Those elusive Devout Catholics™ are back

We have another Devout Catholic™ sighting!

That legendary creature, best known to reporters in mainstream media, is rarely spotted in real life, but they seem to show up in the news all the time. (See the attached photo.)

One appeared in a Los Angeles Times article about a campaign to loosen up laws in Oregon against same-sex marriage. This was a small herd in Portland that wanted to sport big white buttons for “marriage equality” while attending Ash Wednesday.

Brave move or childish stunt? That would be a subjective call. Almost as subjective as, say, this Times article.

More on that later. Right now, here are a couple of offending paragraphs — the first two in the story, in fact:

When Jackie Yerby and a small band of devout Catholics go to the cathedral for Mass this Ash Wednesday, they will be sending an unmistakable message. Pinned to their lapels will be big white buttons that proclaim, “Catholic Oregonians for Marriage Equality.”

The newly formed group wants to show that “just because we’re Catholic doesn’t mean we don’t support same-sex marriage,” said Yerby, who served on the board of Catholic Charities of Portland for six years. “We support same-sex marriage because we are Catholic.”

It’s a decidedly quirky species. For one, it always seems to differ with the leaders of the pack. Their own shepherd, Archbishop Andrew K. Sample of Portland, has urged his folks to prevent changing state law to allow gay marriage. Devout Catholics™ may not be more Catholic than the pope, but more Catholic than an archbishop ain’t bad.

The new Devout Catholics™ are rare even in Portland. Yerby’s organization first met last month and has a mere “few dozen members,” according to the Los Angeles Times article. Significantly, those relevant facts are buried in the 26th paragraph of the 34-paragraph story — after the reporter has gotten max mileage from their devout disagreement with Sample.

Longtime readers of tmatt, of course, know that he and GetReligion specialize in Devout Catholic™ spotting. Five years ago, he asked why a couple of odd characters — a horoscope columnist and a voodoo high priest — have gotten the label.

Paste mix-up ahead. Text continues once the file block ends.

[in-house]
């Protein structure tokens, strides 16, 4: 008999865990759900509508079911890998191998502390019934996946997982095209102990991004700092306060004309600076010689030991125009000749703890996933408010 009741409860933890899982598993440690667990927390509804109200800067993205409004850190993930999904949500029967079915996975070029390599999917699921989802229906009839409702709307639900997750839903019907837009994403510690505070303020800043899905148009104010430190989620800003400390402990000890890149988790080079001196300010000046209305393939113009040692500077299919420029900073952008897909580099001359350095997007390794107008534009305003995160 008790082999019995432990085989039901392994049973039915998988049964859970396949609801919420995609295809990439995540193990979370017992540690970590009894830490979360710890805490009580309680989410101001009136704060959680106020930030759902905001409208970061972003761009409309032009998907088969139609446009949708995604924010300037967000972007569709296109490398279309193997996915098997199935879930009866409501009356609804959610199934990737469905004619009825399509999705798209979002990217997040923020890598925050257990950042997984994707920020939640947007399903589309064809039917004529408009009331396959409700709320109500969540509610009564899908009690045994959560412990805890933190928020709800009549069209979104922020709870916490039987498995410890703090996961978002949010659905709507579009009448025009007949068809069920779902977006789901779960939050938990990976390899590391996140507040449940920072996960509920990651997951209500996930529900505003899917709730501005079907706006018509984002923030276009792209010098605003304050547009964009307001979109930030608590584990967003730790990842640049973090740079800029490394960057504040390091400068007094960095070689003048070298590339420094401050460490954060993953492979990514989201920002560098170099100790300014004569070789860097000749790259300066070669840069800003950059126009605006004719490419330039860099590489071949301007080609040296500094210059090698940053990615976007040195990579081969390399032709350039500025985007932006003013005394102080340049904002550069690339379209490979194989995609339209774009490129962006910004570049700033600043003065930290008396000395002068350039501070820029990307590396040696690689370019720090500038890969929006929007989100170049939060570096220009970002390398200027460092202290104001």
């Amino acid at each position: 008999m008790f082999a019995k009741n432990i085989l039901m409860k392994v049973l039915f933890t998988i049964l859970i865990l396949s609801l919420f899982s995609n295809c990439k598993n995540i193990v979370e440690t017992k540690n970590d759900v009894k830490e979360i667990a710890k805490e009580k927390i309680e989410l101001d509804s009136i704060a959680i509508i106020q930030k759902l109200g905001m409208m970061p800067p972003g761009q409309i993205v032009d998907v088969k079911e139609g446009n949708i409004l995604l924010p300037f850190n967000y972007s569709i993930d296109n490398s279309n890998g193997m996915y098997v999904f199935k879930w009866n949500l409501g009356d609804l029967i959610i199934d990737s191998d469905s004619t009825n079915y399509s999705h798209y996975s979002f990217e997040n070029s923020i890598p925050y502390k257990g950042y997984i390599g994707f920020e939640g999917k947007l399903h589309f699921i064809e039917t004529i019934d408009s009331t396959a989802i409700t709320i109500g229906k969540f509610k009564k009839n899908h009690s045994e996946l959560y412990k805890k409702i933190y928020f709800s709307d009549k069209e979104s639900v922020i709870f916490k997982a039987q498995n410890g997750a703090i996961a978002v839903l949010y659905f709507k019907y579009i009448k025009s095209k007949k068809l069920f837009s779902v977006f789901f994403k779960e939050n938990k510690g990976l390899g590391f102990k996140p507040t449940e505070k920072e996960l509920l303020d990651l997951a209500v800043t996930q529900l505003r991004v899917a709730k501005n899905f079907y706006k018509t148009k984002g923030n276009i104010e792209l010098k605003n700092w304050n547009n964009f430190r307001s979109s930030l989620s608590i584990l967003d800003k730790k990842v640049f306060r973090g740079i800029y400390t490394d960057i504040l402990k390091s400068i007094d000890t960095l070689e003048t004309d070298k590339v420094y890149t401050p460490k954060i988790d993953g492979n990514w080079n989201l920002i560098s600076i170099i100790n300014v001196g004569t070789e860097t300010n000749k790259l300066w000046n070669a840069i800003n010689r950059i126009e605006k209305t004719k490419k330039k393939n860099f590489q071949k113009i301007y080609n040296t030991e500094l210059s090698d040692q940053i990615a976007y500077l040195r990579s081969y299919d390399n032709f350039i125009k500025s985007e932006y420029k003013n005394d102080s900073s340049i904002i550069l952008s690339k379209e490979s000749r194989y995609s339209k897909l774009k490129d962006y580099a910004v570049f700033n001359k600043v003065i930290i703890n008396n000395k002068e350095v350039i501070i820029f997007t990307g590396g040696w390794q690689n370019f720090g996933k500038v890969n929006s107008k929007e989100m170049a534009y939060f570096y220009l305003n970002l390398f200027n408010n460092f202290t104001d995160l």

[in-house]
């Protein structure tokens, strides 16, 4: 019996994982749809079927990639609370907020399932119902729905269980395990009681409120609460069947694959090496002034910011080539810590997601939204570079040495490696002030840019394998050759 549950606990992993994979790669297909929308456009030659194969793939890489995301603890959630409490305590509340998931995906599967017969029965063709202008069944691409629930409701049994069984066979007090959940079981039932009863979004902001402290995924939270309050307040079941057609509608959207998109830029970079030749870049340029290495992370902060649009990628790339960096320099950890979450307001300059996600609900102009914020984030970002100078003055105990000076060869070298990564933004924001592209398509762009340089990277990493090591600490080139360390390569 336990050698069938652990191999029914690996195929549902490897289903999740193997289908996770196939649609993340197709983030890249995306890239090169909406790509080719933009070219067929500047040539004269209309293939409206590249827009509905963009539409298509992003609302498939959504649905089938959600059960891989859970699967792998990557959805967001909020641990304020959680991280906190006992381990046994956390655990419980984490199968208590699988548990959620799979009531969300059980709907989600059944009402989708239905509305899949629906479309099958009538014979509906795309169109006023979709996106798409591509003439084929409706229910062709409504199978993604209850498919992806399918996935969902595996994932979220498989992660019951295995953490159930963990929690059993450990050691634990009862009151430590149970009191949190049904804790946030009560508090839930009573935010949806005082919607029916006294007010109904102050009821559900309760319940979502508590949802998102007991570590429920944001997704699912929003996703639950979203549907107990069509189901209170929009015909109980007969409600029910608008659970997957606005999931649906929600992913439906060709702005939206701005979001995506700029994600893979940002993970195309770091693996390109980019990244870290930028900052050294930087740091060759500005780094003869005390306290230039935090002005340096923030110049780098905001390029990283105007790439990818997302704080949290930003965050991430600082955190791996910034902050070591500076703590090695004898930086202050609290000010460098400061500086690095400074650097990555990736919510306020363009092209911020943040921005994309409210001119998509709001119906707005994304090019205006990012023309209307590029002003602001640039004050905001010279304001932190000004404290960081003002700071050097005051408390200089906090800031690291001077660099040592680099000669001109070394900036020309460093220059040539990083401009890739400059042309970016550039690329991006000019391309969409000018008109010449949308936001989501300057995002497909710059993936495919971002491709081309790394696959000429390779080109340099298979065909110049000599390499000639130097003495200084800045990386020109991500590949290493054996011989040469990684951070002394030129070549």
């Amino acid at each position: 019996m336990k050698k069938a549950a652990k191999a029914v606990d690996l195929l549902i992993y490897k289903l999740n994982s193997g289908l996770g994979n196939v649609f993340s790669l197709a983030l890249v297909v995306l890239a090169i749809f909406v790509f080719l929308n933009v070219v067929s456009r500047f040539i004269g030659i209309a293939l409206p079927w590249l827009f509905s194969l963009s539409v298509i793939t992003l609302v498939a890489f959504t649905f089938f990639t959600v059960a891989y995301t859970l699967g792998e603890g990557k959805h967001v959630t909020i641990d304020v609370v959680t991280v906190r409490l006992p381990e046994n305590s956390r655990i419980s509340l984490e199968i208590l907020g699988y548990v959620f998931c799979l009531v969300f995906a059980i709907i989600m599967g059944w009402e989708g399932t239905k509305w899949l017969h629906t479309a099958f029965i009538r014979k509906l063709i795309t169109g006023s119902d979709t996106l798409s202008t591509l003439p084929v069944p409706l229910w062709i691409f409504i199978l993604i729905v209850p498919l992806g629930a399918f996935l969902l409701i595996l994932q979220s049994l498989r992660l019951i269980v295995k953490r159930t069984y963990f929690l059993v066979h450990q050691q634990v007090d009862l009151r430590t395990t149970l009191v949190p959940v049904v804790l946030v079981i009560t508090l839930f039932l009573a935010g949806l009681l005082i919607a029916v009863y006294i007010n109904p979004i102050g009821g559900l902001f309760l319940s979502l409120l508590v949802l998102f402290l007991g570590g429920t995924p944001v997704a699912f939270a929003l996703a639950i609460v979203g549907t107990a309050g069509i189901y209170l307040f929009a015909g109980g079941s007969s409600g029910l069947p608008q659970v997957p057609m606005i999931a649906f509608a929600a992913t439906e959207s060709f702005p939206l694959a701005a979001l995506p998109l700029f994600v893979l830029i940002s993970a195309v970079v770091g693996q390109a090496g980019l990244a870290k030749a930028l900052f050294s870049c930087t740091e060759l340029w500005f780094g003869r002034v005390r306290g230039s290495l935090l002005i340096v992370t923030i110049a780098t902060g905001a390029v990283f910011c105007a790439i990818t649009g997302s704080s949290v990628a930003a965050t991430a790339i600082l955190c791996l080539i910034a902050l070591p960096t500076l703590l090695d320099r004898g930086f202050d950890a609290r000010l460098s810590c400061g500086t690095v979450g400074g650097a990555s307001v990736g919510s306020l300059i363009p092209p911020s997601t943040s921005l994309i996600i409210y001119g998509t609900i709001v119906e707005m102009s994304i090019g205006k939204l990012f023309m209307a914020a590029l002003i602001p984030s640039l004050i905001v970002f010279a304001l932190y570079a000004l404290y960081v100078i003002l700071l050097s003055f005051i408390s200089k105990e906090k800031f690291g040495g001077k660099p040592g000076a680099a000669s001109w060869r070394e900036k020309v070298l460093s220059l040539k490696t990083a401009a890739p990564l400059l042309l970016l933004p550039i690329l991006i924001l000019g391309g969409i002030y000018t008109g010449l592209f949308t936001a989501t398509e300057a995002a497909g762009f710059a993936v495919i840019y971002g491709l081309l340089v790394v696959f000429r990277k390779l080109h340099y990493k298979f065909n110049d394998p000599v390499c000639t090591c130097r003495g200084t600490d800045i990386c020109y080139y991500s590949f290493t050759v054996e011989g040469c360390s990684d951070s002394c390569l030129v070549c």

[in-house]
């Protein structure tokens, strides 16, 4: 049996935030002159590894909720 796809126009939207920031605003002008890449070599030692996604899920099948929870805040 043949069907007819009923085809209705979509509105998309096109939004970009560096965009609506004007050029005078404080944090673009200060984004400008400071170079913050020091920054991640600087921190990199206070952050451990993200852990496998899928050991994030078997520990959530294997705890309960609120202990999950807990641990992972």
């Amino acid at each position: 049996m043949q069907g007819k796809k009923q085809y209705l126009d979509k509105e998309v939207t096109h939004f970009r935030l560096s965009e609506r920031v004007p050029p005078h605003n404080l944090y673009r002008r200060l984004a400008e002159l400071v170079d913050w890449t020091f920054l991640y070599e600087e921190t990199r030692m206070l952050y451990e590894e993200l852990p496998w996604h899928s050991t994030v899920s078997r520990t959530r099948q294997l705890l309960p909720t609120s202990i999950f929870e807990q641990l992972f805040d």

When Archbishop Donald Wuerl was made a cardinal, tmatt saw the label appended onto loud-mouthed TV commentator Chris Matthews. And late last year, tmatt observed that some media are using “practicing Catholic” in ways just as loose and fuzzy.

Therefore, tmatt fumes:

[Read more...]

Same-sex marriage vs. religious liberty … another twist

Happy Valentine’s Day!

Love is in the air. Or at least more marriage headlines are filling up my computer screen. (And perhaps this would be a good time for me to give a shoutout to my lovely bride and fellow GetReligionista, Tamie. I know she’ll love this video.)

But I digress …

Earlier this month, I highlighted — and praised — Reuters’ coverage of what it called a “new twist” in the same-sex marriage debates: proposed religious exemptions for florists, cake makers and others opposed to the practice. In a straightforward account of an Oregon proposal, the wire service presented the facts and quoted both sides.

But in perusing this week’s news, I’ve a feeling we’re not in Oregon anymore. So, let’s try Kansas.

Here’s the top of a Yahoo! News report:

Gay rights advocates are outraged over a bill — passed by Kansas lawmakers earlier this week — that would allow businesses and state government employees to deny services to same-sex couples if “it would be contrary to their sincerely held religious beliefs.”

Honk if you have any idea which direction that story is headed. Let’s just say that the phrase “so-called religious exemptions laws,” which appears later, does little to hide the writer’s point of view.

A Time magazine trend piece to which Yahoo! links is better but still a little breathless for my liking (it reads like a written version of disagreeing talking heads going back and forth on Fox or MSNBC).

But then I clicked the Yahoo! link to a Wichita Eagle story on the issue. For anyone wanting to read the actual news and understand the arguments pro and con, this is the story to read. It’s a factual news report quoting a variety of perspectives. It’s just good, old-fashioned journalism.

Religious exemption supporters such as this lawmaker gets their say:

[Read more...]


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